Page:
[Daytime swordfishing is the hottest fishery in South Florida, and no one is better at it than Bill Dobbelaer of Lighthouse Point. It's not for everyone, but if this specialized fishing appeals to you, follow these five suggestions and you'll be well on your way to success.]
1. Drop Carefully
"In most fishing, the sport is in the fight, but here the trick is in presenting the baits correctly," says Bill Dobbelaer, general manager of Global Fish Mounts (www.globalfishmounts.com), in Pompano Beach, Florida. Daytime swordfishing off Fort Lauderdale takes place in the Gulf Stream in 1,500 to 1,800 feet of water over seamounts. You have to know where your baits are at all times to keep from hanging them up. Dobbelaer uses a 150-foot wind-on leader with a 10- to 12-pound stick lead at the upper end of the leader, just below the Dacron-to-mono splice. When deploying baits, he heads north, down-current, while the angler slowly lets out line.
He makes a three-step drop, letting out a third of the line at a time, taking up slack in between. The leader must remain stretched out behind the boat, where it won't tangle with the main line. Baits are rigged to swim on tandem in-line hooks. The more easily the rig moves through the water, the less it's going to tangle on itself.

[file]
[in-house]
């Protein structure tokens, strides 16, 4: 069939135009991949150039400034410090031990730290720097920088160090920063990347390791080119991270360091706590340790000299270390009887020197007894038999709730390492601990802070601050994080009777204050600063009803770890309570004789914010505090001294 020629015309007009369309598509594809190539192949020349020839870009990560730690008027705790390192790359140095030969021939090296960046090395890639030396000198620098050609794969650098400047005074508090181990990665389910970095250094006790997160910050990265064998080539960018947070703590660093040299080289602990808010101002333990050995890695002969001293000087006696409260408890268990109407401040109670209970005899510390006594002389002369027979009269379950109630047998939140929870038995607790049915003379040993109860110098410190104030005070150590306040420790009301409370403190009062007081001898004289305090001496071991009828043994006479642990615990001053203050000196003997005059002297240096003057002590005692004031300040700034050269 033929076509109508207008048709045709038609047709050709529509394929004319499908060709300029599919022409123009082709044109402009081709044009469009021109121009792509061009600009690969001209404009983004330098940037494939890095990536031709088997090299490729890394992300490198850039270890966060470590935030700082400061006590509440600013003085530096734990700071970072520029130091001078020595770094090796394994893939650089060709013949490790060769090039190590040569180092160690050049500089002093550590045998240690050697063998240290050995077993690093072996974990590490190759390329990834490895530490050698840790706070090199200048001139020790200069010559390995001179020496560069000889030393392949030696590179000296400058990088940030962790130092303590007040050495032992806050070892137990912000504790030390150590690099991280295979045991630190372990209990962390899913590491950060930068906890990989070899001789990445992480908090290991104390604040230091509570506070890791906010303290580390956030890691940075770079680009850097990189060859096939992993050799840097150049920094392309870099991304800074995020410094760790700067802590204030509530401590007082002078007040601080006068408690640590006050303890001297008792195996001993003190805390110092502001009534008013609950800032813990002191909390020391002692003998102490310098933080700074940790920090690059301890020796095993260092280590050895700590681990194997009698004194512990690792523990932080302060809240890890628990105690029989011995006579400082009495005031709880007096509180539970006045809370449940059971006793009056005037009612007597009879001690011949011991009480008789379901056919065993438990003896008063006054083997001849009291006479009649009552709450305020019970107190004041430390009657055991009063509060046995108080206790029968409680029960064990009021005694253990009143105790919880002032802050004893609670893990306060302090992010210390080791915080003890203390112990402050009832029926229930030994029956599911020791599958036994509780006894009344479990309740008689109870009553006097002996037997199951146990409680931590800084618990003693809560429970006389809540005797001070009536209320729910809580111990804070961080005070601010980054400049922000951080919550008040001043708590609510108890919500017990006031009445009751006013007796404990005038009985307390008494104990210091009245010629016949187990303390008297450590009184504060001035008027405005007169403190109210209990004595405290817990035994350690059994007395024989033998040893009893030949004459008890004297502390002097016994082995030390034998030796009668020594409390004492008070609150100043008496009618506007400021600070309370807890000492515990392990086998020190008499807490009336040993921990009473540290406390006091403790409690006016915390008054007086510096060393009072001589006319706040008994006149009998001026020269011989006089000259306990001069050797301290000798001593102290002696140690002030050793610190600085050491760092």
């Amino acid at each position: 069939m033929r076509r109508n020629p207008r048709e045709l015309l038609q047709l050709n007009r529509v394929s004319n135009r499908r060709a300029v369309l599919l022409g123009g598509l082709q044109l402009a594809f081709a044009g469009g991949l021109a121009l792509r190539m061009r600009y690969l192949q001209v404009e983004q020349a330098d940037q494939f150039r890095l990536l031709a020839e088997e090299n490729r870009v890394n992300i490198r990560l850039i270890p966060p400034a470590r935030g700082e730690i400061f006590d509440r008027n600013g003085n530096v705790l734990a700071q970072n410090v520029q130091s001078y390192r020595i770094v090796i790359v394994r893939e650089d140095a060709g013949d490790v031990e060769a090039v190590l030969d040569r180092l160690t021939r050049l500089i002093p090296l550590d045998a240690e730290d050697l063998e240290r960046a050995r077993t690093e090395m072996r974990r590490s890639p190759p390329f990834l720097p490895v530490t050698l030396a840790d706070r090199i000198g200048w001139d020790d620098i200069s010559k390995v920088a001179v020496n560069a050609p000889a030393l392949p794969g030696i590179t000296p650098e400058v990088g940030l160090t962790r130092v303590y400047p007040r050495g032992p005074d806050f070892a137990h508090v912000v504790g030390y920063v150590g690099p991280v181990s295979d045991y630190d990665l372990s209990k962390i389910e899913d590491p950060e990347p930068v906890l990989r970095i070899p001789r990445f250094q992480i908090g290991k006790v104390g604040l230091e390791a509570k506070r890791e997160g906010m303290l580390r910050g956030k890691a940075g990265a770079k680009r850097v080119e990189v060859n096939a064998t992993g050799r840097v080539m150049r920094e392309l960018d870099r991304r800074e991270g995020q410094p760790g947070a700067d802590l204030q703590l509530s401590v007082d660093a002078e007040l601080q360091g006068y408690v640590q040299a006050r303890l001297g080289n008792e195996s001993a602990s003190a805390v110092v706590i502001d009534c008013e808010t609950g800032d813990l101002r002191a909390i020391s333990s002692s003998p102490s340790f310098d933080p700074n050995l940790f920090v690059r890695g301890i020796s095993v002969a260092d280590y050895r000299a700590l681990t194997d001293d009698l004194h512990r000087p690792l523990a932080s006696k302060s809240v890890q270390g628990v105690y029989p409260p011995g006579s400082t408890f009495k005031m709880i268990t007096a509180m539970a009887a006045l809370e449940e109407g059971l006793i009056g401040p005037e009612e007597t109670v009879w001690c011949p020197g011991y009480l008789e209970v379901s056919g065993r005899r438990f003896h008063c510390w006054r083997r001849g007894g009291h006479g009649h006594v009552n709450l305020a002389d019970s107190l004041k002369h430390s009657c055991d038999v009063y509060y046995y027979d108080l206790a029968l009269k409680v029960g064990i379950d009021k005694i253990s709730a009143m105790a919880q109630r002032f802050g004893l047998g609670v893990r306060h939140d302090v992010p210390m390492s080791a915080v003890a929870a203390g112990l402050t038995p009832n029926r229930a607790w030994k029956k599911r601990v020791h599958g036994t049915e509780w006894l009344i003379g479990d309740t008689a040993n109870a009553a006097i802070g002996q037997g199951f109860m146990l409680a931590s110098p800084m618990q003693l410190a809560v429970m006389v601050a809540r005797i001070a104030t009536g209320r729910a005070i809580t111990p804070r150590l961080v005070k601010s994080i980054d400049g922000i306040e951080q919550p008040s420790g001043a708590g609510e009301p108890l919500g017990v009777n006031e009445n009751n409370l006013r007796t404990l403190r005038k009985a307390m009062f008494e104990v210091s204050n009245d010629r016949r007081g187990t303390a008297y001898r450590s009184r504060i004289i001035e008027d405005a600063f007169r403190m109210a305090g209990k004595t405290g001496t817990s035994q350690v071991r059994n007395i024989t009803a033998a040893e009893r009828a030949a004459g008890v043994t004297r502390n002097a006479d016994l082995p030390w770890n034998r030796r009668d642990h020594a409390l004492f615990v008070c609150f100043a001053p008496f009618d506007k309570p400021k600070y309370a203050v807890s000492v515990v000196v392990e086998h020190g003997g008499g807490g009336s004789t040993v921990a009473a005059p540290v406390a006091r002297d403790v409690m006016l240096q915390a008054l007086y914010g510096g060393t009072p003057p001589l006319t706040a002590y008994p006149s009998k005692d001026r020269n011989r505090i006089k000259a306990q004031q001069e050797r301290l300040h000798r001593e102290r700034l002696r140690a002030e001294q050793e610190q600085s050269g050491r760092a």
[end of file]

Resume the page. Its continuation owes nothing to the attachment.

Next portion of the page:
After the second pause to take up slack, the angler drops all the way to the bottom. When the lead hits the ocean floor, he yells "bottom" and begins retrieving line as Dobbelaer turns the boat 180 degrees to head south, into the current. The angler continues retrieving line as Dobbelaer powers into the current, keeping a close eye on the angle of the line as it leaves the rod tip.
When the line is perpendicular to the surface, the angler drops again until it hits bottom, then reels up a few feet and he's fishing. Dobbelaer bumps the boat along, keeping the line vertical while the angler drops every so often to find bottom. This keeps the bait in the strike zone and out of the rocks. The weight hangs on a 30-foot dropper, with a short section of breakaway line just above it. If you hang up on the rocks, you want it to be the lead; if the hook hangs up, you lose the lead, the wind-on and a lot of expensive braided line.
Dobbelaer uses 65- and 80-pound-test, solid-core braided line. "We tried heavier braid," he says, "but it offers too much resistance." The thinner diameter of lighter braids makes it easier to find bottom in strong current, yet provides enough muscle to fight large fish.